Last spring, the Whitbread Round the World Race drew the interest of hundreds of thousands of people during its stopovers in Baltimore and Annapolis and during the restart at the Bay Bridge.
Among the more than 100 Whitbread sailors in that impressive fleet of racing yachts and their 12-person crews was a small woman from France who, often as not, prefers to race across oceans alone.
These days Isabelle Autissier is competing in another race, the only woman in a fleet of 16 entered in Around Alone, a west-to-east, solo circumnavigation below the great capes of the Southern Hemisphere.
Last weekend, the leaders in the race finished Leg 1, from Charleston, S.C., to Cape Town, South Africa. Autissier, despite sailing one of the older boats in Class I (60 feet), finished second to Mike Golding of Britain (34 days, 18 hours, 54 minutes, 44 seconds).
Golding, Autissier and third-place Marc Thiercelin of France all beat the record time to Cape Town, which was set by Autissier in the 1994-1995 race, then called the BOC Challenge.
Autissier, with a boatload of solo ocean racing experience, is the person to beat in this 31,000-mile endurance race, and Golding's reaction after winning Leg 1 by 2 hours, 40 minutes, summed up the respect the men have for the Frenchwoman.
"I'm over the moon," said Golding, who hours later welcomed Autissier to Cape Town with flowers and a hug last Saturday afternoon. "To be ahead of Isabelle is just great."
After finishing Leg 1, Autissier said her 2-year-old boat, PRB, is slower than the newer Open 60s sailed by Golding, Thiercelin, Josh Hall (Britain) and Giovanni Soldini (Italy).
In electronic mail to race headquarters during the first leg, Autissier estimated a 1 percent deficit in speed, which she said would work out to a deficit of 36 hours during the course of the race.
"[But] it is one thing to have a fast boat and it is the other to win the race," she said. "But it is not an easy game as these guys are very clever with the weather. So they don't make many mistakes."
Among solo ocean racers, Autissier, 41 and single, is becoming legendary. In the past eight years, she has completed 2.5 circumnavigations -- the 1990-1991 BOC Challenge, the last Vendee Globe Race and half of the 1994-1995 BOC Challenge.
In the last BOC Challenge, Autissier won the first leg to Cape Town by more than five days, and then her luck began to change.
Five days after the start of Leg 2, deep into the Roaring 40s of the Southern Ocean, her boat, Ecureuil Poitou-Charentes 2, was dismasted. Under a jury-rigged mast built of spinnaker poles, she limped into the Kerguelen Islands on the far side of nowhere, and the community of French scientists and her shore crew were able to rig a new mast.
Under way again, speeding across the Southern Ocean toward Sydney, Australia, her boat was making 8 knots under bare poles in 50 knots of wind, when it was rolled by a rogue wave.
"It went right over through 360 degrees," Autissier said. "I fell on the bulkhead, then on the ceiling and back on the other bulkhead. When I opened my eyes, the boat was full of water."
The roll had broken the boat's mast and steering system and put a 15-by-12-foot hole in the hull. Two hours after the knockdown, realizing she could not save the boat, Autissier activated the emergency position indicator radio beacon on board.
Within 24 hours, a Royal Australian Air Force plane located her, but it was three days before she was airlifted to safety in a military rescue directed by the Maritime Rescue Coordination Centre in Canberra, Australia.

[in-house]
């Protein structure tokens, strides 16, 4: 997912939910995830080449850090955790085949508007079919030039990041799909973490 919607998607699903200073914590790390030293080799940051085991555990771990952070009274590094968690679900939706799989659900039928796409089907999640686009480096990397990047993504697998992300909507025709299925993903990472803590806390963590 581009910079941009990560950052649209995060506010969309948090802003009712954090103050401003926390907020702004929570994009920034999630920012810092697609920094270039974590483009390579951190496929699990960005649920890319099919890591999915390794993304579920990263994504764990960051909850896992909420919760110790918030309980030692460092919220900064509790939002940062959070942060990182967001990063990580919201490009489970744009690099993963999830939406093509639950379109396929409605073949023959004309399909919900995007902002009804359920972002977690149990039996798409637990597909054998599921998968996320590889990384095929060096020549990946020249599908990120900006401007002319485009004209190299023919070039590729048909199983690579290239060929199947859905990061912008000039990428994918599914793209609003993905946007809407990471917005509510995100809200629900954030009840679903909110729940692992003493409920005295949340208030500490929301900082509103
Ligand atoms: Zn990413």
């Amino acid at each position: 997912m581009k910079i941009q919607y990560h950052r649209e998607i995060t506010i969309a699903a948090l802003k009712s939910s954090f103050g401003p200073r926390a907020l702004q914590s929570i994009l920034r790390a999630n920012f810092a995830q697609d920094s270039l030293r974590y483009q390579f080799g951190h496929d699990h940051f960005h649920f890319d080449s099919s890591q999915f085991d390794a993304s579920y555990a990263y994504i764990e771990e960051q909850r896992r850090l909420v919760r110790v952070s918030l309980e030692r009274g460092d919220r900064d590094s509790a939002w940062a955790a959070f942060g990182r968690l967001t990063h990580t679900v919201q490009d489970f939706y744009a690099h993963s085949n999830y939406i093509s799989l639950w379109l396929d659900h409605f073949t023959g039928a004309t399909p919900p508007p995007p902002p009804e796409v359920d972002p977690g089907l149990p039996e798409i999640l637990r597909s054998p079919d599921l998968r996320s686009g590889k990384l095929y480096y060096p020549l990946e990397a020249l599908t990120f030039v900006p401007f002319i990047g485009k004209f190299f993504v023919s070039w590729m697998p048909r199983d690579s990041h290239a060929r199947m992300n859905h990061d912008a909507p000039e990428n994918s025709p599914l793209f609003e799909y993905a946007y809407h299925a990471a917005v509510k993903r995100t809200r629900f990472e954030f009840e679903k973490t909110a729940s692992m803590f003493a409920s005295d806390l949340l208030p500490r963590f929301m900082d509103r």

Almost immediately after her rescue, Autissier began making plans for the current race in a Finot-designed Open 60, a light, fast single-hander built of carbon fiber.
"I can steer the boat with two fingers," Autissier said of PRB."It's a small boat. A bicycle. You don't need many people. Most of the job has been done before [setting sail]."
Solo racing over great distances of ocean, Autissier said, is a matter of careful preparation before the race legs begin and careful decision-making while en route.
"You must always think what will happen six hours, 12 hours, two days ahead," she said. "It is really difficult mentally, and less so physically."
Top-notch furling, reefing and steering systems give the single-hander tremendous mechanical advantage, she said, but "when you are alone and the boat is going 20 knots it is difficult."
On the 7,000-mile race to Cape Town, Autissier was forced to sail without her largest genoa after a forestay fitting broke early in the leg. Still, she managed to slip in and out of the lead until Golding caught the underside of a small low pressure system a few days out of Cape Town and was able to sprint to his two-hour lead.
"That's no big deal, and it's not a big handicap in the context of a round-the-world race," Autissier said. "There are three legs left, and the two in the Southern Ocean are in strong winds, where my slight speed handicap should disappear -- and then we'll be racing again."
Despite it all -- the shipwrecks, the long, lonely weeks at sea when mistakes can lose the lead in a race or a singlehander's life -- Autissier said there is a simple explanation of why she continues to go to sea.
"I like being in charge of my own life," she said.
Readers interested in following the Around Alone Race can log on to the Web site at www.aroundalone.com.
The restart for Leg 2 to Auckland, New Zealand, is Dec. 5. Ensuing legs take the fleet to Punta del Este, Uruguay, and then back to Charleston, S.C., in May of next year.
Three Americans -- Robin Davie (Charleston), George Stricker (Newport, Ky.) and Brad Van Liew (Los Angeles) -- are entered in Class II for boats to 50 feet.
Van Liew was expected to finish the leg in third place this weekend, while Stricker and Davie (fourth and fifth) are not expected to reach Cape Town until Nov. 17.
Pub Date: 11/08/98